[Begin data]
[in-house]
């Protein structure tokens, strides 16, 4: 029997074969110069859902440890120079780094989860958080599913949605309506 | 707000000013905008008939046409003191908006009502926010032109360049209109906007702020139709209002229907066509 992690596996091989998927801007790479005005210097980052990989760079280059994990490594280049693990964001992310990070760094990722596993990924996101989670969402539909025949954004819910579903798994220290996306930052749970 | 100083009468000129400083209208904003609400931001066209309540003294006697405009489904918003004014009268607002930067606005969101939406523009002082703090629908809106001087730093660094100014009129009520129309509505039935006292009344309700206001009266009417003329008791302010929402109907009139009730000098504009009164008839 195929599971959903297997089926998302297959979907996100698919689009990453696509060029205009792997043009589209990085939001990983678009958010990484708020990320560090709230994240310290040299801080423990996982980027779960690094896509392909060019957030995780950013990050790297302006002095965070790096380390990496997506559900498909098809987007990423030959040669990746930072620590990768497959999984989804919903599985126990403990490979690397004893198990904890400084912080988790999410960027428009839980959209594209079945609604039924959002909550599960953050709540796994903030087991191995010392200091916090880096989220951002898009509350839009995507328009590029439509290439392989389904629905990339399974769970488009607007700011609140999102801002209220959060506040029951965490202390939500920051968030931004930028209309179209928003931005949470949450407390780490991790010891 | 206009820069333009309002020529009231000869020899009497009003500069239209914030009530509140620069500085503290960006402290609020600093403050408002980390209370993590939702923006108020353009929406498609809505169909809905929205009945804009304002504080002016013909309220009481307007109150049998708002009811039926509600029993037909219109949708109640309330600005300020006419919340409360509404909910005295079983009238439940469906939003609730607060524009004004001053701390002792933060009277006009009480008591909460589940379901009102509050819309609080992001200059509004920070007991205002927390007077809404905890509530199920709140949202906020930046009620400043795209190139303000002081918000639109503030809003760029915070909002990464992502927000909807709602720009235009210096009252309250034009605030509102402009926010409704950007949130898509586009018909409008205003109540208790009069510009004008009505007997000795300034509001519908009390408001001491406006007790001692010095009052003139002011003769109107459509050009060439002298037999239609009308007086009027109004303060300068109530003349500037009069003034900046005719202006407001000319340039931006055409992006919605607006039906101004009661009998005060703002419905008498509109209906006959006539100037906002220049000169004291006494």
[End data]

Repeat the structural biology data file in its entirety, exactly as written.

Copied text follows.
[in-house]
């Protein structure tokens, strides 16, 4: 029997074969110069859902440890120079780094989860958080599913949605309506 | 707000000013905008008939046409003191908006009502926010032109360049209109906007702020139709209002229907066509 992690596996091989998927801007790479005005210097980052990989760079280059994990490594280049693990964001992310990070760094990722596993990924996101989670969402539909025949954004819910579903798994220290996306930052749970 | 100083009468000129400083209208904003609400931001066209309540003294006697405009489904918003004014009268607002930067606005969101939406523009002082703090629908809106001087730093660094100014009129009520129309509505039935006292009344309700206001009266009417003329008791302010929402109907009139009730000098504009009164008839 195929599971959903297997089926998302297959979907996100698919689009990453696509060029205009792997043009589209990085939001990983678009958010990484708020990320560090709230994240310290040299801080423990996982980027779960690094896509392909060019957030995780950013990050790297302006002095965070790096380390990496997506559900498909098809987007990423030959040669990746930072620590990768497959999984989804919903599985126990403990490979690397004893198990904890400084912080988790999410960027428009839980959209594209079945609604039924959002909550599960953050709540796994903030087991191995010392200091916090880096989220951002898009509350839009995507328009590029439509290439392989389904629905990339399974769970488009607007700011609140999102801002209220959060506040029951965490202390939500920051968030931004930028209309179209928003931005949470949450407390780490991790010891 | 206009820069333009309002020529009231000869020899009497009003500069239209914030009530509140620069500085503290960006402290609020600093403050408002980390209370993590939702923006108020353009929406498609809505169909809905929205009945804009304002504080002016013909309220009481307007109150049998708002009811039926509600029993037909219109949708109640309330600005300020006419919340409360509404909910005295079983009238439940469906939003609730607060524009004004001053701390002792933060009277006009009480008591909460589940379901009102509050819309609080992001200059509004920070007991205002927390007077809404905890509530199920709140949202906020930046009620400043795209190139303000002081918000639109503030809003760029915070909002990464992502927000909807709602720009235009210096009252309250034009605030509102402009926010409704950007949130898509586009018909409008205003109540208790009069510009004008009505007997000795300034509001519908009390408001001491406006007790001692010095009052003139002011003769109107459509050009060439002298037999239609009308007086009027109004303060300068109530003349500037009069003034900046005719202006407001000319340039931006055409992006919605607006039906101004009661009998005060703002419905008498509109209906006959006539100037906002220049000169004291006494």